Basic hardware components for a videoconferencing system include a camera, a microphone, a monitor for viewing, a CODEC (COmpressor/DECompressor) to code and decode video signals for transmission, and a device that sends and receives the signals over a phone line or network connection. Based on budget and need, videoconferencing systems can be permanent (classroom or boardroom), portable (group systems on a wheeled cart), compact (videophones), desktop- or LAN based, or Internet-available (Heines, 1997).
A distance learning facilitator is needed to assist student learning and ensure technology maintenance. Support for staff participants is also an important factor in the success of a program, since the introduction of distance learning can be intimidating, even for experienced teachers. Online mentoring systems that match teachers with experienced distance learning staff provide support and advice to new members. To be effective distance educators, teachers become involved in the programs organization, collaborative planning, and decision-making, and must be able to do the following (Schlosser & Anderson, 1997):
Finally, in urban settings, additional fiscal and individual support of the program can be secured from community distance learning events, such as sessions covering public health or senior interests.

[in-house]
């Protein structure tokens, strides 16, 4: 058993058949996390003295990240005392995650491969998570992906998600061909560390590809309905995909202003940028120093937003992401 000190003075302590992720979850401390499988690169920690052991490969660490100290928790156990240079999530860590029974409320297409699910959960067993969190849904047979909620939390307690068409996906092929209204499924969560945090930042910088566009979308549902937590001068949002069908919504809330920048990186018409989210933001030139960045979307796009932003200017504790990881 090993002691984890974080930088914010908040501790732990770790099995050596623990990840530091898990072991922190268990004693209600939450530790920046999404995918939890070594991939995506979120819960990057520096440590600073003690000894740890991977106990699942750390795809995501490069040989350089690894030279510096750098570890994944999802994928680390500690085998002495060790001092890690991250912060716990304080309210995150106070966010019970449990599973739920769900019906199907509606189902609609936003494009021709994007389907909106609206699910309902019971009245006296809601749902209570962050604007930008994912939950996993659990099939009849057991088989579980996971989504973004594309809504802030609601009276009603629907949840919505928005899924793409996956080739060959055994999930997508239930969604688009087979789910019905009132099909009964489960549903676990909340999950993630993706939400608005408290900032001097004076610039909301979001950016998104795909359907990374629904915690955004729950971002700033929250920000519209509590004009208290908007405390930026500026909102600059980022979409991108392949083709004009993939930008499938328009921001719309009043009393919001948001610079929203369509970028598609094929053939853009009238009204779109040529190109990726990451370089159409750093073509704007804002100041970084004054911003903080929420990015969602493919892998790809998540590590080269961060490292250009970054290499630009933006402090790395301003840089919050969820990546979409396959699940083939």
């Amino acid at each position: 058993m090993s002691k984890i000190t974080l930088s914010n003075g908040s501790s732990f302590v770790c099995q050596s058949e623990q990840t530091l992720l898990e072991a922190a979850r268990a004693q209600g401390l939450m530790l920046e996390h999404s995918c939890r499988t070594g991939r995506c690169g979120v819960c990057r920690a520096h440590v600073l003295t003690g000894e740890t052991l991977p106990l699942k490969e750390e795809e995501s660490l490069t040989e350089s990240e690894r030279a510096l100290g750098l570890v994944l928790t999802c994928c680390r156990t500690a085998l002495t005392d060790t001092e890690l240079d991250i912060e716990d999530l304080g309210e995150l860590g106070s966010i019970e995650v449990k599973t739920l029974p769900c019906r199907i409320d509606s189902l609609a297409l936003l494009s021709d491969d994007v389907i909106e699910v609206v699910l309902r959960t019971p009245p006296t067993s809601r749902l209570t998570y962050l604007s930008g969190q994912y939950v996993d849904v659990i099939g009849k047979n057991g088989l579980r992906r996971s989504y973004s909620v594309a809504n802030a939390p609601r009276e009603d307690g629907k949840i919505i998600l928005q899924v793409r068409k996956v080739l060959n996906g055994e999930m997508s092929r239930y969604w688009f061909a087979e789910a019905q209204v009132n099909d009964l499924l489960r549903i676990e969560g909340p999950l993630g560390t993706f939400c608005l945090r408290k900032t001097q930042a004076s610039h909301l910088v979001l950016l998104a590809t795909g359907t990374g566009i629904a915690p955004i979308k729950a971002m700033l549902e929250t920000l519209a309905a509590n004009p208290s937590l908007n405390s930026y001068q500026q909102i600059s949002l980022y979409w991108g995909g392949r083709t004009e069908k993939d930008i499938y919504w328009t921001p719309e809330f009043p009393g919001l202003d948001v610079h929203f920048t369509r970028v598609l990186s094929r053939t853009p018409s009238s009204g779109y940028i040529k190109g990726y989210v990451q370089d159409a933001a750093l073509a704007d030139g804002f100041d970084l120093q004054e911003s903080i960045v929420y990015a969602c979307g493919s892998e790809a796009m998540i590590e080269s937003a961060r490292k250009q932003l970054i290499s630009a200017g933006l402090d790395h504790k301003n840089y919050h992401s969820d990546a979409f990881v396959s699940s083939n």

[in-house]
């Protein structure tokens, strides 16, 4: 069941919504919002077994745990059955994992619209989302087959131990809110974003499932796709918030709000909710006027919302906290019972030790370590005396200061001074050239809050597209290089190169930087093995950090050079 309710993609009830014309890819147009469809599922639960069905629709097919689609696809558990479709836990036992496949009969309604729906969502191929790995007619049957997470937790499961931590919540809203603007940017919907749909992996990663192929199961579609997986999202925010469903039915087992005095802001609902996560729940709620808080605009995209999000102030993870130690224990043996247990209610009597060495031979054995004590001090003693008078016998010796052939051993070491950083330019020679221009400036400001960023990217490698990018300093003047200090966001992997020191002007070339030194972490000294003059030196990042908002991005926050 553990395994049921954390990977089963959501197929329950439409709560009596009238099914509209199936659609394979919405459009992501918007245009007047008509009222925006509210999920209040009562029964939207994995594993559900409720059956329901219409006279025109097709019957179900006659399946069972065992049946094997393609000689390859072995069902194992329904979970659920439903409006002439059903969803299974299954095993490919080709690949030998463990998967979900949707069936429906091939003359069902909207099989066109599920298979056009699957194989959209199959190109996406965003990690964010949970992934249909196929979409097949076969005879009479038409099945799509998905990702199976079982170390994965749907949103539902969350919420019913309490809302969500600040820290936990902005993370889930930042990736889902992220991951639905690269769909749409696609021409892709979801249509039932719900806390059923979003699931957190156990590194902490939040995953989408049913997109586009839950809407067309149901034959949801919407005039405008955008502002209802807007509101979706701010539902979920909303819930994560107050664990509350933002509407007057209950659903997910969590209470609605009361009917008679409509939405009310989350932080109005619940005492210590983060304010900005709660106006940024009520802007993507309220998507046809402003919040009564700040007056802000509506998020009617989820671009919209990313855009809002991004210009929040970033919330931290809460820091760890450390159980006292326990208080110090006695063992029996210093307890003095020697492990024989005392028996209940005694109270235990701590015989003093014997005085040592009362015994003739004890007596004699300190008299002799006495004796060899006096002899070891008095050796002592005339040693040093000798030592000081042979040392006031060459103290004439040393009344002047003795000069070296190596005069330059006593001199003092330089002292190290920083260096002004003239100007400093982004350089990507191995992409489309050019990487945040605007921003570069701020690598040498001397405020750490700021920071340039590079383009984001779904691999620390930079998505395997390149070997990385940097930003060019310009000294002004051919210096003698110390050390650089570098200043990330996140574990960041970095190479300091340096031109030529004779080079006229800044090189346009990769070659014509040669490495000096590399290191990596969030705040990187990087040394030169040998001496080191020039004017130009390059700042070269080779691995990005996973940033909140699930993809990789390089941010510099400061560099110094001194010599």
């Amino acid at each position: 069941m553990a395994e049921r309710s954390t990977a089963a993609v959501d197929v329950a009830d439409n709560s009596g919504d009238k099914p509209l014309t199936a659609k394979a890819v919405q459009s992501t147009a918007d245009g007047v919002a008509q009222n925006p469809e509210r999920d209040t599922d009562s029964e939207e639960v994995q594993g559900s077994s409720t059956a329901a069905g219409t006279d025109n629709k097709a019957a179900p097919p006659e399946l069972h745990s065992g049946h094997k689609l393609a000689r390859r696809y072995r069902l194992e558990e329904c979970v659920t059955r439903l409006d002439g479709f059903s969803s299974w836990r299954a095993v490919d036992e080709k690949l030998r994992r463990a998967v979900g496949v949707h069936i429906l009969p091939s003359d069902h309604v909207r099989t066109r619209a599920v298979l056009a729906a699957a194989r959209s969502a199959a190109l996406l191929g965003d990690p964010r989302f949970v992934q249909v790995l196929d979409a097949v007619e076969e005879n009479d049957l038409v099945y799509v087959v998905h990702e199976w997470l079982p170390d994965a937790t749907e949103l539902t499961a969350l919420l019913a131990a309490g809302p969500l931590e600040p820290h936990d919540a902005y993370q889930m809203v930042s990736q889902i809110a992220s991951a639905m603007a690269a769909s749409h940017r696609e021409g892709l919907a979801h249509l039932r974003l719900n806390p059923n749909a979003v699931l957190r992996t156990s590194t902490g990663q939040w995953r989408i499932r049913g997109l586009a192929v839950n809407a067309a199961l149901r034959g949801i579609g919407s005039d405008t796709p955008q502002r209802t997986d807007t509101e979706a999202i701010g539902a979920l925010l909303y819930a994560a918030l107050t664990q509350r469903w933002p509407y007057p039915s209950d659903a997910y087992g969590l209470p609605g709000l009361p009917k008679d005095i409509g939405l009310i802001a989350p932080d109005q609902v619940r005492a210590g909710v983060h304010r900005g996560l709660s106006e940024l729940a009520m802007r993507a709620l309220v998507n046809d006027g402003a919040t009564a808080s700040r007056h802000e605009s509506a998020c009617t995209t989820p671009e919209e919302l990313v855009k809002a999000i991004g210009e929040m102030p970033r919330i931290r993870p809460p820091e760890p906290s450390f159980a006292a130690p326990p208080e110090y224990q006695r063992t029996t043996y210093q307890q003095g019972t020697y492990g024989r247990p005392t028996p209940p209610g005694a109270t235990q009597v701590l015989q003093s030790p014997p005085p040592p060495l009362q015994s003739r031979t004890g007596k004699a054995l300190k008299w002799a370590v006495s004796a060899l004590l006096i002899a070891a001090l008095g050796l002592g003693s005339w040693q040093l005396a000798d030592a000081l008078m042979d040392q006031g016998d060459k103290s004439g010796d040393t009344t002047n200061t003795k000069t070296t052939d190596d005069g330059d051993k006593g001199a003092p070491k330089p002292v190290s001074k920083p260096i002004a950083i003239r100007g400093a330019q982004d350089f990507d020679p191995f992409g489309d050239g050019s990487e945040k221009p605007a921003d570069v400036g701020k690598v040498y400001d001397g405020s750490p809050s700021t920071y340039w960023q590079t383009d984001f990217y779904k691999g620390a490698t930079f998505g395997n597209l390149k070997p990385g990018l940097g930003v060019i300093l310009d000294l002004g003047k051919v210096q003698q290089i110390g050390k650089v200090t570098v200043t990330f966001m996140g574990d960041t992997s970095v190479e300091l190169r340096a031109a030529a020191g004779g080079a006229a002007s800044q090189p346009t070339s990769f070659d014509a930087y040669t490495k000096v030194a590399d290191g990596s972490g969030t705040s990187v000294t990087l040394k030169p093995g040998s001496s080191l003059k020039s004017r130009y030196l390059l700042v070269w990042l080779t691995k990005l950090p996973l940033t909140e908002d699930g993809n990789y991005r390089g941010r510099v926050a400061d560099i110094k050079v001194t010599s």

Case studies. (1999). Syllabus, 12(10), 48-49.
Harrington-Leuker, D. (1999). Urban tech. The American School Board Journal, 186(7), 25-28.
Heines, Scott. (1997, April). Videoconferencing. Presentations, 11(4), 34-36, 38, 40-41, 43-45.
Los Angeles County Office of Education. (1999). TEAMS distance learning for all K-12 educators. Available:
New York State Distance Learning Consortium. (1999). NYSDLC discussion paper. Available:
Pearson, V.W. (1989). Critical factors considered in the planning for the administration and implementation of long-distance interactive video instruction. Doctoral Dissertation, Oklahoma State University, Stillwater.
Reed, J., & Woodruff, M. (1995, Fall). Using compressed video for distance learning. Distance Educator, 1(3), 2, 6-10.
Schlosser, C.A., & Anderson, M.L. (1997). Distance education: review of the literature (2nd Ed.). Washington, DC: Association for Educational Communications and Technology.
Sherry, L. (1996). Issues in distance learning. International Journal of Educational Telecommunications, 1(4), 337-65.
Steiner, Virginia. (Forthcoming.) What is distance education? Distance learning resource guide. San Francisco: WestEd.